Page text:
Kids in the Community

This is a guest post by Robert, who lives in Calgary and works as a financial advisorretired at 34. He is married, has three kids.  Robert and his wife then plan to return to school and become teachers, eventually living and working overseas.

Some readers have chosen not to have kids, and they can skip this post if they choose. My wife and I have a girl and two boys, ages 3, 5 and 7. We didn’t choose to have children based on financial projections or any other rational factor. Most of the time, we love them to bits. Our children need lots of opportunities to play, explore and try new things, so I’ll share the things that we enjoy doing with them, for very little cost.

One of my favourite places in the community is the library. Especially during the winter, we sometimes go to the library just to get out of the house. While there, we read stories, play on the computer (they have a kids station with “educational” games), choose books and DVDs to take home and sometimes participate in story time or a drop-in program. The library is paid for mostly by city taxes, and we pay $12 per year for our library card, which I consider to be a bargain.

This winter, we have spent a lot of time at the YMCA. An adult membership is free for volunteers, and a child membership is only an additional $3 (here in Calgary). That’s really reasonable for all the time we spend with my daughter at drop-in preschool gym and with all the kids in the swimming pool. I love swimming, so I do swimming lessons for the kids myself. We also pay for sports programs for the boys, to help them develop other skills and interests.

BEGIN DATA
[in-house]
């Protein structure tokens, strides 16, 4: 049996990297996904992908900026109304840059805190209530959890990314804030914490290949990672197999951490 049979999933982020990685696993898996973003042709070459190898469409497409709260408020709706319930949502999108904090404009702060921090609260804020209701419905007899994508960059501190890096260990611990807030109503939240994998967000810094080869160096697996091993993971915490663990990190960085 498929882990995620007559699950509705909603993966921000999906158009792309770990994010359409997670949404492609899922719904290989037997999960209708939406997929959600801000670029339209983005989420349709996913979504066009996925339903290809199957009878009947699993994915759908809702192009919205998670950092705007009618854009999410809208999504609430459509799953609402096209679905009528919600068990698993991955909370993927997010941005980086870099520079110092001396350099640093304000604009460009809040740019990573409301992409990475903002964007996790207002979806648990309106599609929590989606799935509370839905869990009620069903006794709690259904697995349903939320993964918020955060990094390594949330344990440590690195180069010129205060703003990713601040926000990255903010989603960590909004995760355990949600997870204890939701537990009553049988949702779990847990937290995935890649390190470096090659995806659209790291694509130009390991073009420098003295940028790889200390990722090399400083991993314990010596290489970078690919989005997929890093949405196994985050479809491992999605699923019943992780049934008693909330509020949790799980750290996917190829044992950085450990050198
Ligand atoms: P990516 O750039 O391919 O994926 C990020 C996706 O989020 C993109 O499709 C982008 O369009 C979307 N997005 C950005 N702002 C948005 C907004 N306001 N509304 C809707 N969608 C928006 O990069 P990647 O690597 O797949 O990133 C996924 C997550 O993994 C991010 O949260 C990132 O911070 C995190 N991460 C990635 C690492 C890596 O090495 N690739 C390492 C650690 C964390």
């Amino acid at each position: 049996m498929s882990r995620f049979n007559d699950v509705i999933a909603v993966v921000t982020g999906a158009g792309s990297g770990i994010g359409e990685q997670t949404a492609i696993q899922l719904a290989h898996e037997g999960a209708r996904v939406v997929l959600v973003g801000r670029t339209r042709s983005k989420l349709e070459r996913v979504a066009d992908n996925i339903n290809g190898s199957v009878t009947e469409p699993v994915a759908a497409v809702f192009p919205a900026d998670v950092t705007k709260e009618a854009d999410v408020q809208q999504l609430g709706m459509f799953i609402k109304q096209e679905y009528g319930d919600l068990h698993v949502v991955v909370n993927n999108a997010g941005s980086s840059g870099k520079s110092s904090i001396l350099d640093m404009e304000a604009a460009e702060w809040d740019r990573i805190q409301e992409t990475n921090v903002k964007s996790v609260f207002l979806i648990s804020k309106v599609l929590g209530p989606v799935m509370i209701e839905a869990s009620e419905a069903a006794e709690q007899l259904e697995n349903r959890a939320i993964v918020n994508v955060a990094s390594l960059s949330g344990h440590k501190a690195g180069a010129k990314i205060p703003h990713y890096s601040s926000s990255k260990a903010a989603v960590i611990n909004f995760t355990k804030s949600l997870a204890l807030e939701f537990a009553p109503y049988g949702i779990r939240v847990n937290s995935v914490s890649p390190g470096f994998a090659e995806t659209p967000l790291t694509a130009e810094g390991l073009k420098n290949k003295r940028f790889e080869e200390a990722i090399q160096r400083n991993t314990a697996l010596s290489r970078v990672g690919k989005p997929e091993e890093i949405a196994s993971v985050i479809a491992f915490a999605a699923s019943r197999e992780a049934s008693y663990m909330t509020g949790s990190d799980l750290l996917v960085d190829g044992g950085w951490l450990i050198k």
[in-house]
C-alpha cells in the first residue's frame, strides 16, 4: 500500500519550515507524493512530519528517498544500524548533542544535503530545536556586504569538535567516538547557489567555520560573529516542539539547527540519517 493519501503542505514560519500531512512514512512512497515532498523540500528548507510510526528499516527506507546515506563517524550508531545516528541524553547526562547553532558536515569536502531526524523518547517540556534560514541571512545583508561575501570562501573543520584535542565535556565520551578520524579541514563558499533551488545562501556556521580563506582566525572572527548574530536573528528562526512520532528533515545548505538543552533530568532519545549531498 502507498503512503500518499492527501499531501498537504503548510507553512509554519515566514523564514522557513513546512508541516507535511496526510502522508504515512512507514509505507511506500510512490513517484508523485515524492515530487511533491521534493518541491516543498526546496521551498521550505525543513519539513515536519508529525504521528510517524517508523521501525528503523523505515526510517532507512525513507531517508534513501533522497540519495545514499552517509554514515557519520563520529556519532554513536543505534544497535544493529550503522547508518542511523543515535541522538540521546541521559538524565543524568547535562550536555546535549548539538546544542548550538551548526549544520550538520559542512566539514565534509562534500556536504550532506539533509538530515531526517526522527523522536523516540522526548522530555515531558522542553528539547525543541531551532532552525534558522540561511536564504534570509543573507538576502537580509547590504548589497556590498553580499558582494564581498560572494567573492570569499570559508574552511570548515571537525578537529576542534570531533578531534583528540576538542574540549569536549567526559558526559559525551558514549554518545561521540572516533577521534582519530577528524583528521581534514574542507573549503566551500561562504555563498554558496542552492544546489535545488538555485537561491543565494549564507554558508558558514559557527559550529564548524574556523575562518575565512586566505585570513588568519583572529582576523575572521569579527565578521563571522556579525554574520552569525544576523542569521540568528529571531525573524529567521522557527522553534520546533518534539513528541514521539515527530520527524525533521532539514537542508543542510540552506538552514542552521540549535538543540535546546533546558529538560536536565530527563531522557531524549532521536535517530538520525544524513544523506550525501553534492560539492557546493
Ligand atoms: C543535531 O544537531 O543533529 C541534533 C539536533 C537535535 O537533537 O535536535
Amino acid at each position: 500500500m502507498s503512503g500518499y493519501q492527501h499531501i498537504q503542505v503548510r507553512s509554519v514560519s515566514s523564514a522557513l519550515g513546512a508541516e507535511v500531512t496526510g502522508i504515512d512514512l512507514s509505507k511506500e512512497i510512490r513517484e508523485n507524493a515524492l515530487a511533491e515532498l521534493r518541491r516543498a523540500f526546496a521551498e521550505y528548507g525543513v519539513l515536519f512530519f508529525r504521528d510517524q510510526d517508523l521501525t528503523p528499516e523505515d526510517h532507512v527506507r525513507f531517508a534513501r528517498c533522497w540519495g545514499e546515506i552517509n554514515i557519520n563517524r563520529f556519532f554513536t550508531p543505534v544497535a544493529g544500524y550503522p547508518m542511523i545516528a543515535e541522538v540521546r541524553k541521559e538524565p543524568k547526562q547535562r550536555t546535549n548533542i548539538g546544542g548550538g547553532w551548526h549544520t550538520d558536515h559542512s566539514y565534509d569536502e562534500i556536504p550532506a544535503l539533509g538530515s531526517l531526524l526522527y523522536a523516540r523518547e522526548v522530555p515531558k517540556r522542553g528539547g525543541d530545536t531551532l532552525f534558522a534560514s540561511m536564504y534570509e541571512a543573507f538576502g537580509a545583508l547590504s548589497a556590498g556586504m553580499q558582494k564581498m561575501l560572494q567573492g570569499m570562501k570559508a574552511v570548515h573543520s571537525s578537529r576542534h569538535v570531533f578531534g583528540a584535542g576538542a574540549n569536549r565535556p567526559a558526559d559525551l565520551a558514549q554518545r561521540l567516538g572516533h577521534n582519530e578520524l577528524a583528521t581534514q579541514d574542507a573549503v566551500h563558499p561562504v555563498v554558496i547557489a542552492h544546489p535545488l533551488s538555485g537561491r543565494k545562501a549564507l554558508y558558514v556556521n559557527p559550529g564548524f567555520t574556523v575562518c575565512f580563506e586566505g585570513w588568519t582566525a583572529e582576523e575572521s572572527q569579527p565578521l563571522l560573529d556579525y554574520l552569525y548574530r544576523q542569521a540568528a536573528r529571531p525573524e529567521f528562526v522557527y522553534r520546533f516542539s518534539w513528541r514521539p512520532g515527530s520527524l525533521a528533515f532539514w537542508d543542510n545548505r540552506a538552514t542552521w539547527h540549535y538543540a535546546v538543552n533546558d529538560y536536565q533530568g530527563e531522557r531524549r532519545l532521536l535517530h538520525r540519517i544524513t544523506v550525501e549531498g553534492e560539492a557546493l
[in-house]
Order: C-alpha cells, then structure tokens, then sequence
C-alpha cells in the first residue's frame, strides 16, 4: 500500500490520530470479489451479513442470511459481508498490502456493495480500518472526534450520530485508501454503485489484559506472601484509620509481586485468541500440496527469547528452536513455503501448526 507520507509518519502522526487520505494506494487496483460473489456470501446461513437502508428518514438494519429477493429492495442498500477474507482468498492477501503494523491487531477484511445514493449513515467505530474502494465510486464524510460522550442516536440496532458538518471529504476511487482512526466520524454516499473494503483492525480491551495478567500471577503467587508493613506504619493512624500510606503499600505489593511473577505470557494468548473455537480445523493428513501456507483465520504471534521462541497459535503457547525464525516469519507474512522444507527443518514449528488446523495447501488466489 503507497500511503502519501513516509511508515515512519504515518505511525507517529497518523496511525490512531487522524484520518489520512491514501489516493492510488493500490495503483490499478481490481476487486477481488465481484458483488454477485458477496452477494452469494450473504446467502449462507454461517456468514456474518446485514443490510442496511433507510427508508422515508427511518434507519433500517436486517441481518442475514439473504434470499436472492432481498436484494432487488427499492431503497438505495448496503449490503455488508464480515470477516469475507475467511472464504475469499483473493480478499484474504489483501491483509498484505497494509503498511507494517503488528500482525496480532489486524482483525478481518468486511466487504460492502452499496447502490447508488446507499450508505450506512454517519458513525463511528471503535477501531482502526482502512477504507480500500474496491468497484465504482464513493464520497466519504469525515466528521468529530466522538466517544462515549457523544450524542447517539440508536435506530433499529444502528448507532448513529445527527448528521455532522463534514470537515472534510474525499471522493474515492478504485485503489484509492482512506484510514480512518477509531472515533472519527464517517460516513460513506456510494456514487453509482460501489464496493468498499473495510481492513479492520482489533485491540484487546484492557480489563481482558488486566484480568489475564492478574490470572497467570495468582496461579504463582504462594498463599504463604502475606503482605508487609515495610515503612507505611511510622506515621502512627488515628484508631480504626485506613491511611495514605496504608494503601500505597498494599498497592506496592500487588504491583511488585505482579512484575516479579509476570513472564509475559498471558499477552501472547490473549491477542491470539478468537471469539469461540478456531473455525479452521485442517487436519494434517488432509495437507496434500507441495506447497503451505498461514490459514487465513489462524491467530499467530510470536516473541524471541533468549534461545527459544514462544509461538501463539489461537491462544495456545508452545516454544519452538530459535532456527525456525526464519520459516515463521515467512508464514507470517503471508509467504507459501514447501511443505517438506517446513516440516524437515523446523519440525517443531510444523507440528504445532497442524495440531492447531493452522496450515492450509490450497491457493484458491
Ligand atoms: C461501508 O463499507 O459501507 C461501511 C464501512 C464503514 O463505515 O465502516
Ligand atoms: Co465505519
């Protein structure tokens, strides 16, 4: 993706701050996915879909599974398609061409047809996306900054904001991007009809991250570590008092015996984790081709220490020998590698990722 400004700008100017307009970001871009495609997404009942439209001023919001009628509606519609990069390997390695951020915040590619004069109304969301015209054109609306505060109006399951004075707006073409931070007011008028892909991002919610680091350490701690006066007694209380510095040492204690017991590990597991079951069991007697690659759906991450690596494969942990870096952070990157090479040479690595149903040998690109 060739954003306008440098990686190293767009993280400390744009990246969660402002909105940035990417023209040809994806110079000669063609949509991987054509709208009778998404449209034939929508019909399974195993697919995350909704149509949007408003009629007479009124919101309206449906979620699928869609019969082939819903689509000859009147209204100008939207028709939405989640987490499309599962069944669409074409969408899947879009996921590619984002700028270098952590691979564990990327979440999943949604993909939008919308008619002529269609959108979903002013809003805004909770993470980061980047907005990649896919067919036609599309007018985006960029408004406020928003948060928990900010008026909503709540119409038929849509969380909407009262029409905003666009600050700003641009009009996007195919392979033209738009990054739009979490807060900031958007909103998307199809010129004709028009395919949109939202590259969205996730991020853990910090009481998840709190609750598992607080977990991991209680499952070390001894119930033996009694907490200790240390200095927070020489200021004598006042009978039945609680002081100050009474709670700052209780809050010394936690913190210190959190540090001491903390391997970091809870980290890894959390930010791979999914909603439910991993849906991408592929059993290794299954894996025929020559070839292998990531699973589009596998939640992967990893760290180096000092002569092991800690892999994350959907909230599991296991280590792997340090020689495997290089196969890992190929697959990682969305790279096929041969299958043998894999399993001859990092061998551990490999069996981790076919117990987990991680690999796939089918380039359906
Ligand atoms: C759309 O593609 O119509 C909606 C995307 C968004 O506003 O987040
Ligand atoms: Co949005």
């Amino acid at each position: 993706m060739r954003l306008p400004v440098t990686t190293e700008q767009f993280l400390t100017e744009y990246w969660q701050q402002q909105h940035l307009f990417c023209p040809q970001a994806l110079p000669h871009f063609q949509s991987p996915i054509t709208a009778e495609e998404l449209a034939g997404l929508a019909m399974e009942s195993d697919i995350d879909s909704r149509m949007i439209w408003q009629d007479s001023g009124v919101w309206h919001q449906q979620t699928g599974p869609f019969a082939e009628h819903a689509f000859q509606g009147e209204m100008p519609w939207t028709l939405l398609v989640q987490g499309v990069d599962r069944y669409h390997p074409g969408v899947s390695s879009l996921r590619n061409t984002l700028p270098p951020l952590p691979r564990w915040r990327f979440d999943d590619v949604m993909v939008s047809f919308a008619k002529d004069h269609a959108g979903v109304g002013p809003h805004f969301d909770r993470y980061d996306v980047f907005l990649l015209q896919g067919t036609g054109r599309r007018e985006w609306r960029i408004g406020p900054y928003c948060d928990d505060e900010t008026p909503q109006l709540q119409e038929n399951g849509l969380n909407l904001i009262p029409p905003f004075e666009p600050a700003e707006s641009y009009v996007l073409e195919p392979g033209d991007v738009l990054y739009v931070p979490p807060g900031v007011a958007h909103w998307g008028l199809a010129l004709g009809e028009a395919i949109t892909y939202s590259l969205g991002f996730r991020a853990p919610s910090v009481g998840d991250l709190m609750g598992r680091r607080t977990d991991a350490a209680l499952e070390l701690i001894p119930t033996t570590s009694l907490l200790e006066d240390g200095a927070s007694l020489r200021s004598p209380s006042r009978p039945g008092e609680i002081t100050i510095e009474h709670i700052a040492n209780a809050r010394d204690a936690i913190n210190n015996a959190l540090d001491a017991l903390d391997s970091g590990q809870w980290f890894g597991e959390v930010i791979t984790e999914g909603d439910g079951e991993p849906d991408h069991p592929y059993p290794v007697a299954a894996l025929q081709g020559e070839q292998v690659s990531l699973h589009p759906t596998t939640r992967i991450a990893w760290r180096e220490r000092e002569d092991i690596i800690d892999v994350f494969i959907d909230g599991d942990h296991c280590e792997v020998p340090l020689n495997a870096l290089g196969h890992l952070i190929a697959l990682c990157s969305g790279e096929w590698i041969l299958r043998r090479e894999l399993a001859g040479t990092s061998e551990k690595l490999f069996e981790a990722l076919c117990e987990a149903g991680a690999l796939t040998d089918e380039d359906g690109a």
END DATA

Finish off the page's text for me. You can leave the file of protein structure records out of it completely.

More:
In the summer, we spend a lot of time at the park. We have a playground beside our house (part of the reason for choosing our house), where the children swing, climb and slide, and make friends in the neighbourhood. It’s a good way to be social and stay active. We sometimes travel to other parks, for a change of scenery and to make new friends. We also ride bikes through the pathways in our neighbourhood.

Outdoor activities are a great way to take advantage of good weather in the summer. One of the most popular activities we tried last summer was floating down the river (the Bow passes near our house, and has many parks bordering it) on a summer afternoon. The grandparents also enjoy going to the Rocky Mountains near Banff with us, whether for a picnic near a pond or an easy hike beside a lake or to a waterfall. If we enter the national park, we need a park pass, which is reasonably priced and protects our parks.

My parents had a great idea a couple years ago: they wanted to buy our family a season’s pass that we could use again and again, that would be fun for the kids. Last year, they bought us a pass to the local amusement park (modest-sized, but plenty big for the kids). We went once or twice a week all summer long, and it was great fun. It’s nice to do something outdoors and out of the ordinary, and it was generous of my parents to pay for it.

The wackiest place that we’ve taken our kids, just to get out of the house, is the pet store. It’s no substitute for the zoo, but there are plenty of cute animals. We’ve even asked and been allowed to hold a snake. Where do you take your kids for a low-cost, high adventure, family outing?

6 thoughts on “Kids in the Community”

  1. Our son is all grown up now but we did tons of free things with him as he grew up, and it helped form who he is today. There were many hikes and camping trips, walks along the river, t-ball, soccer, hours of time in the pool and then swim team (he is the most beautiful swimmer!!…and yes this did cost a small amount but we were in a very small town so cost was low), junior triathons (free) and just so much more.